Those that live in Meyerland know the routine.
“Every time it rains, the streets flood… nothing has been done yet, that’s a big frustration for the people that live here,” says Nils Magelssen who has lived in the community since before Tropical Storm Allison.
Wednesday morning, one woman’s fairly new commute to work through the neighborhood took a dangerous turn. Her white sedan was submerged, and Sobya Muhammad was struggling to get out with water pressing her door shut at every attempt.
“I couldn’t see because it was 6:45 in the morning, and it was dark I couldn’t see it,” Muhammad said.
After kicking her door open, and falling into flash flood waters, she made it to a home across the street from her submerged car.
The lights were on because the Bisel family was trying to save their belongings in case the floodwaters invaded their home again. They graciously offered Muhammad sanctuary.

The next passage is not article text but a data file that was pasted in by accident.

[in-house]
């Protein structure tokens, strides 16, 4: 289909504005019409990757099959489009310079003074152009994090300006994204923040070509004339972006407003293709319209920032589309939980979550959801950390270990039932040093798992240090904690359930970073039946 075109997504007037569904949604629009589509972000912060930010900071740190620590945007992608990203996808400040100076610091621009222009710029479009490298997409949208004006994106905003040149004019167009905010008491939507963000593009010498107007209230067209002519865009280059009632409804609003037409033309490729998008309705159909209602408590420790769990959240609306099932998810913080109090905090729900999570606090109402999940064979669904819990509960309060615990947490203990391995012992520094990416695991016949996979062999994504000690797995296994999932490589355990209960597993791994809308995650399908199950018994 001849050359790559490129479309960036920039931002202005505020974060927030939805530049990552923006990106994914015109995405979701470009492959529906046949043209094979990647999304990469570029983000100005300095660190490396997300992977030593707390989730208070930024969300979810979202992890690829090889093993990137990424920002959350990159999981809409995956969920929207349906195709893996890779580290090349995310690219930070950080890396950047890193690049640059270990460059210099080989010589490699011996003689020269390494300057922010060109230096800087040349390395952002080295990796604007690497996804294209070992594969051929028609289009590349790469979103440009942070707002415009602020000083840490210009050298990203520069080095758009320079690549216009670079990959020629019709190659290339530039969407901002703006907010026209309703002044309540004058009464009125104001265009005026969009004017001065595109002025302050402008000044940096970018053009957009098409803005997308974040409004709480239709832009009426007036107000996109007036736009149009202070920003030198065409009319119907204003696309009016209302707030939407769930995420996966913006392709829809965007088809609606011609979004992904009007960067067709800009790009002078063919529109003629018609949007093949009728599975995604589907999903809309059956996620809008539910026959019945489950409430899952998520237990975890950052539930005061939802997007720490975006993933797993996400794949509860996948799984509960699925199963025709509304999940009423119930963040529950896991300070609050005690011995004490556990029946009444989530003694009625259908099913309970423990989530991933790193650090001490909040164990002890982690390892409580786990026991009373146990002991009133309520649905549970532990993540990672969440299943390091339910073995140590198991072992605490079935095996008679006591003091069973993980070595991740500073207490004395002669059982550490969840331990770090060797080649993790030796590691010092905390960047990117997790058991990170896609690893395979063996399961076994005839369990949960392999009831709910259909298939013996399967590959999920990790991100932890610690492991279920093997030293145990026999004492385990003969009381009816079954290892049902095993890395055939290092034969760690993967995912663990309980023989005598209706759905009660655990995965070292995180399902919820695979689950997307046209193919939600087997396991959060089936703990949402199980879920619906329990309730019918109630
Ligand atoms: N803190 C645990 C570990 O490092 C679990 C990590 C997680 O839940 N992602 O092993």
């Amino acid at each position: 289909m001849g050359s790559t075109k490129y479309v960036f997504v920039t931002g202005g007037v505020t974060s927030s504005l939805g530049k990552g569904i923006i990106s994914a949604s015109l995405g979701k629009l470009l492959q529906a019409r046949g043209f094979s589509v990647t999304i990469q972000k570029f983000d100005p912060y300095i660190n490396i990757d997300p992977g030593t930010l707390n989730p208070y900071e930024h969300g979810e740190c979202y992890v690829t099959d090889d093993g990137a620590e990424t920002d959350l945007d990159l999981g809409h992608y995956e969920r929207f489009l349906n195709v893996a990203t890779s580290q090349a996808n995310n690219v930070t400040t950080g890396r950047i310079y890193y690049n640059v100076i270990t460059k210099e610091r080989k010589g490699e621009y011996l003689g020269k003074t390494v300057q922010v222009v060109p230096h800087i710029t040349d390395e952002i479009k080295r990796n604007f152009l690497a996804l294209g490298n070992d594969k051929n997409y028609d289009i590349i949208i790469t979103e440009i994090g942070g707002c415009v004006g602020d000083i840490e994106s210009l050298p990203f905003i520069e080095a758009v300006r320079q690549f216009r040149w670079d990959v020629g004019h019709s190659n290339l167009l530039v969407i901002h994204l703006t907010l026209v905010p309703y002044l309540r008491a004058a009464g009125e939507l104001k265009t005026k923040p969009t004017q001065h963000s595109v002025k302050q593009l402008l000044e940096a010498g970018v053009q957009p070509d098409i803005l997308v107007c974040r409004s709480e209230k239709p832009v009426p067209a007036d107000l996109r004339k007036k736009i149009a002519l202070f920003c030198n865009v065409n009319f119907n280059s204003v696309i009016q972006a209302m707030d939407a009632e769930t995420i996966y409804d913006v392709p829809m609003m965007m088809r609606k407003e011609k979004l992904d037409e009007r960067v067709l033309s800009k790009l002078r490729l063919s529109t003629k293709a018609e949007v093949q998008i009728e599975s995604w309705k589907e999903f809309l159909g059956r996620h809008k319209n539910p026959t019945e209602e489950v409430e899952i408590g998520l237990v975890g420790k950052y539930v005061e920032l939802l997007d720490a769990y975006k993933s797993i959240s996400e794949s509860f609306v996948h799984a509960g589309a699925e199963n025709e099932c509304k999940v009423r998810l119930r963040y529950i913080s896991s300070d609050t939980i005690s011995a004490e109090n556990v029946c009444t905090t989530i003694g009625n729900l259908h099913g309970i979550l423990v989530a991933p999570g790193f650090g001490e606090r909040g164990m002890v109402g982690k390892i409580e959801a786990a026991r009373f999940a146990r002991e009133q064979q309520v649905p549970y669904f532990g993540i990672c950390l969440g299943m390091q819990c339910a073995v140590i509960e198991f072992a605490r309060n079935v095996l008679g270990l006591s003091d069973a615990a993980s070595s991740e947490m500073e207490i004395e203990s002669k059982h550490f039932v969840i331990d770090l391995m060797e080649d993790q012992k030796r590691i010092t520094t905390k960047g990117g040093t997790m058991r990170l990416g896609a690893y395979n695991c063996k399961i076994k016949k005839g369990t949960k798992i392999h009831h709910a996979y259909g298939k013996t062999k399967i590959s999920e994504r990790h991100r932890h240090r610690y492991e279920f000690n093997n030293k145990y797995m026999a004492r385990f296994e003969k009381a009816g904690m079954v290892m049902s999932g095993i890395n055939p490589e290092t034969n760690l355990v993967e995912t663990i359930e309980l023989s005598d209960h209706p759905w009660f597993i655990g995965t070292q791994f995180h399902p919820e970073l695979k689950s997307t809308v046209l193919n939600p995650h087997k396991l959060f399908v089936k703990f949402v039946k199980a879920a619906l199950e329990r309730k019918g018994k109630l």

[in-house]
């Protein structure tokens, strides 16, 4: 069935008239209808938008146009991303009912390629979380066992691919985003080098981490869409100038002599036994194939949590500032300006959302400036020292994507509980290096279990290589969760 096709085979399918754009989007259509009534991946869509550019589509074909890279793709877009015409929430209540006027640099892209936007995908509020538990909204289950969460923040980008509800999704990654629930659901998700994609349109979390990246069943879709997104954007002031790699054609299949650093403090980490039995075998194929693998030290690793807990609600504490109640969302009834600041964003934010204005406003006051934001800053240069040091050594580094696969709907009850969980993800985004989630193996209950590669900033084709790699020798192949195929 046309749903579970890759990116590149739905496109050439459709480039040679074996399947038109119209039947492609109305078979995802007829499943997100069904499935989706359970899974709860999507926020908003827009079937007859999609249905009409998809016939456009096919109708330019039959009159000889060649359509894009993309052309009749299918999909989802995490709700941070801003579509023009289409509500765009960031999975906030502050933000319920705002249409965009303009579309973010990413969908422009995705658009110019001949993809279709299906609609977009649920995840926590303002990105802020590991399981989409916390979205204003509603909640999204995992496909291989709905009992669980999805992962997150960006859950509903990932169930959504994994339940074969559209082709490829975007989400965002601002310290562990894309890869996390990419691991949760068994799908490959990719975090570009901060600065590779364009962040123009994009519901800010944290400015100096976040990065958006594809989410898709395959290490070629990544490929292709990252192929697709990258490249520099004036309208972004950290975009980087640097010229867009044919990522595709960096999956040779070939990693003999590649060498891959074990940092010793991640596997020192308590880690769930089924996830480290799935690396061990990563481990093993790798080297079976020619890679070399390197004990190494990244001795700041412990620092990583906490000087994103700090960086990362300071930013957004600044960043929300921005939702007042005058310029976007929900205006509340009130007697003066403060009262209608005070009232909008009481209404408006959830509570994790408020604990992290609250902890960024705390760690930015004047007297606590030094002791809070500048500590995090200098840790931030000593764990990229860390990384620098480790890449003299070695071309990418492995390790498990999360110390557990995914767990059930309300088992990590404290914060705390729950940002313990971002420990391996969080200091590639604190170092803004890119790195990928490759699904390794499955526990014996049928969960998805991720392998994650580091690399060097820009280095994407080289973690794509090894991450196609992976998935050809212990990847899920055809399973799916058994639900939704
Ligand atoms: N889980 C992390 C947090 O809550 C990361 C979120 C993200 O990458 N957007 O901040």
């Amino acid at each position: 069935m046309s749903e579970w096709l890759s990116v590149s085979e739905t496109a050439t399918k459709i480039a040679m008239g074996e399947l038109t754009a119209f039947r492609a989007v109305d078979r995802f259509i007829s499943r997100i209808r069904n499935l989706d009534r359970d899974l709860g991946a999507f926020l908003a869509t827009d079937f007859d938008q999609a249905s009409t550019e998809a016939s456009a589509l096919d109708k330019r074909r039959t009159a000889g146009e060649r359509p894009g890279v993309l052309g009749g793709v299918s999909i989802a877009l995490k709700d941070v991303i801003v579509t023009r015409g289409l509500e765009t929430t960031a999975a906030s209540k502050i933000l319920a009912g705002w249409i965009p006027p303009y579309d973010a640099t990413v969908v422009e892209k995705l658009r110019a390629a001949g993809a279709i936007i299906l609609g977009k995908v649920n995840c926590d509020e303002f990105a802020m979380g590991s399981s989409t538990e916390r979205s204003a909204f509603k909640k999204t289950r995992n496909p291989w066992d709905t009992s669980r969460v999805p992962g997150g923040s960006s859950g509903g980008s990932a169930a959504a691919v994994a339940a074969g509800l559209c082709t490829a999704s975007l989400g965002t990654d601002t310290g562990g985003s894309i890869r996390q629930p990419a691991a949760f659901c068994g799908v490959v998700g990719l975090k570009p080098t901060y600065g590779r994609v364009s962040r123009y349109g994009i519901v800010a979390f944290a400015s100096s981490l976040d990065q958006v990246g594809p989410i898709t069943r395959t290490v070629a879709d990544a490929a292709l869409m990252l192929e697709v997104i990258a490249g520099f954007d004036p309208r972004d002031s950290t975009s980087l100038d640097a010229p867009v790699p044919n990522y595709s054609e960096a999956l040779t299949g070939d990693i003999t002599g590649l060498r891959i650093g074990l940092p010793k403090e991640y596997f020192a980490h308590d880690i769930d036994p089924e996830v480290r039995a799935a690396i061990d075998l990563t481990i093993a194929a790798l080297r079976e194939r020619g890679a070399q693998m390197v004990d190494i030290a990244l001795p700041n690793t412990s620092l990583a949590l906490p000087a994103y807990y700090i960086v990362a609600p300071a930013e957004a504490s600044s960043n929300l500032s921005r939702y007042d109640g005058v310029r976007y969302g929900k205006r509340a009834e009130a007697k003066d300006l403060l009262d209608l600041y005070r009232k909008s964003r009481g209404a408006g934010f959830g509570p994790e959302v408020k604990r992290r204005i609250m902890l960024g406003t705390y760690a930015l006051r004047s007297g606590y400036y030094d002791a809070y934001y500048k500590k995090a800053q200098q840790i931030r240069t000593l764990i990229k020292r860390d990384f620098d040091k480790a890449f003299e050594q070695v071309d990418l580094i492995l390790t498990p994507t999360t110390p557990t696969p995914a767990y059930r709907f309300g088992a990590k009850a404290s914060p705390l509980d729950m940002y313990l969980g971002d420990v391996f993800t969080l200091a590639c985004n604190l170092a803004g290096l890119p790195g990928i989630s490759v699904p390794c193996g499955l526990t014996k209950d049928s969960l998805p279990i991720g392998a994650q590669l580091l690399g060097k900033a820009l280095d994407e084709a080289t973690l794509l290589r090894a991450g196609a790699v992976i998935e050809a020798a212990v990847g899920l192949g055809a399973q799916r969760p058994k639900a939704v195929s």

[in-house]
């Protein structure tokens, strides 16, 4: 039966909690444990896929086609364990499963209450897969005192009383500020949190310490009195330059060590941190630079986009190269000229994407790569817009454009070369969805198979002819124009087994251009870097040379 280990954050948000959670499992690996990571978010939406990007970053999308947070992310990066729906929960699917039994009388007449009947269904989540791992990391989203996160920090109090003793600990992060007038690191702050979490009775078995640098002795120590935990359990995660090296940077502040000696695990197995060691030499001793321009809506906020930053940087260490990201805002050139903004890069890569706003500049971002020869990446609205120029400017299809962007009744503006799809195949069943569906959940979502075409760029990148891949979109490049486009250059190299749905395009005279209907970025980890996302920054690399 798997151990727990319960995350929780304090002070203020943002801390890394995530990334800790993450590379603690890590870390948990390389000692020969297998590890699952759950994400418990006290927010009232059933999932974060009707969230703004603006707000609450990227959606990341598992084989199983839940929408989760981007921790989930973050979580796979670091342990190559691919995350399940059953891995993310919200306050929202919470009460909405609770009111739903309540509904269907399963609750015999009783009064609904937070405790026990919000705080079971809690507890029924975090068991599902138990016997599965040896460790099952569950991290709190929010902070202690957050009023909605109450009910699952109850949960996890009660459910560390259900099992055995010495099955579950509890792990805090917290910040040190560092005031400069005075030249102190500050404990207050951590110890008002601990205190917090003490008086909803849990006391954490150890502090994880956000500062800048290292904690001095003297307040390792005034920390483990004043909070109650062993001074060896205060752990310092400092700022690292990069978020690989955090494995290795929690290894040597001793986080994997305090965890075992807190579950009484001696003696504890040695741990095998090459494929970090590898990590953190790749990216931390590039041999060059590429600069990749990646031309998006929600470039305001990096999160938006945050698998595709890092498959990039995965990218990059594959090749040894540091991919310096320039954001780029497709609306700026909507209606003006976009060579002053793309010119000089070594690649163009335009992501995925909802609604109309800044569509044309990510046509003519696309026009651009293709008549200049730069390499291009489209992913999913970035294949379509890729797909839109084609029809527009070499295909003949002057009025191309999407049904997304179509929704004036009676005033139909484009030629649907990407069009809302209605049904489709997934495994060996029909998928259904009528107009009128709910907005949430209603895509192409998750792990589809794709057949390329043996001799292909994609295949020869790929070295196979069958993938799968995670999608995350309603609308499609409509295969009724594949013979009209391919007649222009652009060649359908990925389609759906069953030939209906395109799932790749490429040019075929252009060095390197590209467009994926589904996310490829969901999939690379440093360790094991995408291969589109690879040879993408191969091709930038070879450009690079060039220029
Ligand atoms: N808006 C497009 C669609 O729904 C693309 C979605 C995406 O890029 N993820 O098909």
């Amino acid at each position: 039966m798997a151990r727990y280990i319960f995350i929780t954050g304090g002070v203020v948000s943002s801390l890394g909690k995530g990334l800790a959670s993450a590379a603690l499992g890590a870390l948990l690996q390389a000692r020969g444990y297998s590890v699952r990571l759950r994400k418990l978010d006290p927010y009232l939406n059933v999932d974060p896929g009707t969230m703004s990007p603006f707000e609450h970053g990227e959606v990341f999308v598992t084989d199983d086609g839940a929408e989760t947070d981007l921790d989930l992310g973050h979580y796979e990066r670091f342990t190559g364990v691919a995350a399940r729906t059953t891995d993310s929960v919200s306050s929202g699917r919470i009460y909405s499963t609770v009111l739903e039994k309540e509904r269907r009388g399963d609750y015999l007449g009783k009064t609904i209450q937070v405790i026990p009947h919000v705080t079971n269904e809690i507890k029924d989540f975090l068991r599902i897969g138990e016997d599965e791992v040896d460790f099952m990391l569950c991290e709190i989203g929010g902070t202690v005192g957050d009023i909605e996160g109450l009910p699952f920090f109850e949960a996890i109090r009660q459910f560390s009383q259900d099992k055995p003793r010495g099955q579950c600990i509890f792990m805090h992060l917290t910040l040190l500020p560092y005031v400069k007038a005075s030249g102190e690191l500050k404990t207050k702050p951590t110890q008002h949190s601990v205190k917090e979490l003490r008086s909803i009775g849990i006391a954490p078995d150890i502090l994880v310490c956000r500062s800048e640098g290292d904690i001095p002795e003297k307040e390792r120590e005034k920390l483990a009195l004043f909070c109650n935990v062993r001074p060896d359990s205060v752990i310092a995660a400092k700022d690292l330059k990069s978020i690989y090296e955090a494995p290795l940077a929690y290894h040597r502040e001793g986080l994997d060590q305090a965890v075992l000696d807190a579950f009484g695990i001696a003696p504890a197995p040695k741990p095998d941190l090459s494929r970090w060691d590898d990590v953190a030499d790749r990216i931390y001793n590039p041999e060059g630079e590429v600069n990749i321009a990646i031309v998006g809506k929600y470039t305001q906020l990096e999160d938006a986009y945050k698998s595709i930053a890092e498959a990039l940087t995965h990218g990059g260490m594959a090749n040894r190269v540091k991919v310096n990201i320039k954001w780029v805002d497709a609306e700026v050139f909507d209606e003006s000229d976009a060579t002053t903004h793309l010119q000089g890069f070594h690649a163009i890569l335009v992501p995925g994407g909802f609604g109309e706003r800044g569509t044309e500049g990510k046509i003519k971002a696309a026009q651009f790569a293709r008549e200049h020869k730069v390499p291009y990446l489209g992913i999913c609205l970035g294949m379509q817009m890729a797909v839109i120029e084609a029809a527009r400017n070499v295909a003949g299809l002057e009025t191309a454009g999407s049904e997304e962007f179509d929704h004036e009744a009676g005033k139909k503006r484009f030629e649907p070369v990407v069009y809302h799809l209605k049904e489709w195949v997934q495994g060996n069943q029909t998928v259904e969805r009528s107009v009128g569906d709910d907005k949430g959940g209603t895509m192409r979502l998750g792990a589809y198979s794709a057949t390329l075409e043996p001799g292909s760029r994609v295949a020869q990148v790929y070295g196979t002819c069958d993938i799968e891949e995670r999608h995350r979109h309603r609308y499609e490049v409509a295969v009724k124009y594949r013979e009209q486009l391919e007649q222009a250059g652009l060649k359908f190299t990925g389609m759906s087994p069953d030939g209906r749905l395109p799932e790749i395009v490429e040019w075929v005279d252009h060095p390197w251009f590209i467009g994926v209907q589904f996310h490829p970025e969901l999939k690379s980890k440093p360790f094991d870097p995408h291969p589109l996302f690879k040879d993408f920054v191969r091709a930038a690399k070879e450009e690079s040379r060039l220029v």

“Within an hour the water can come all the way up to the house,” said Jamie Bisel.
The Bisel’s home flooded during the Memorial Day flood in 2015, and took on water during the Tax Day flood in 2016.
“We have a room to go to and we lived up in that room for over a year… the trauma of going through losing all your stuff over and over and over again, and the financial burden of just the mud and the muck and the toll it takes on your kids is a lot,” she said.
What makes things worse is that the family is waiting on approved federal grant money from the Memorial Day flood, held up by red tape, that would raise their home’s elevation.
“If the money wasn’t there, I wouldn’t want it so bad,” Bisel said. “But I know it’s just sitting there, and it’s just crazy that we can’t have it. I like to believe that if you’re a good person, good things happen to you. All of us are safe, all my kids have their things but it’s very stressful and I can’t take it any more.”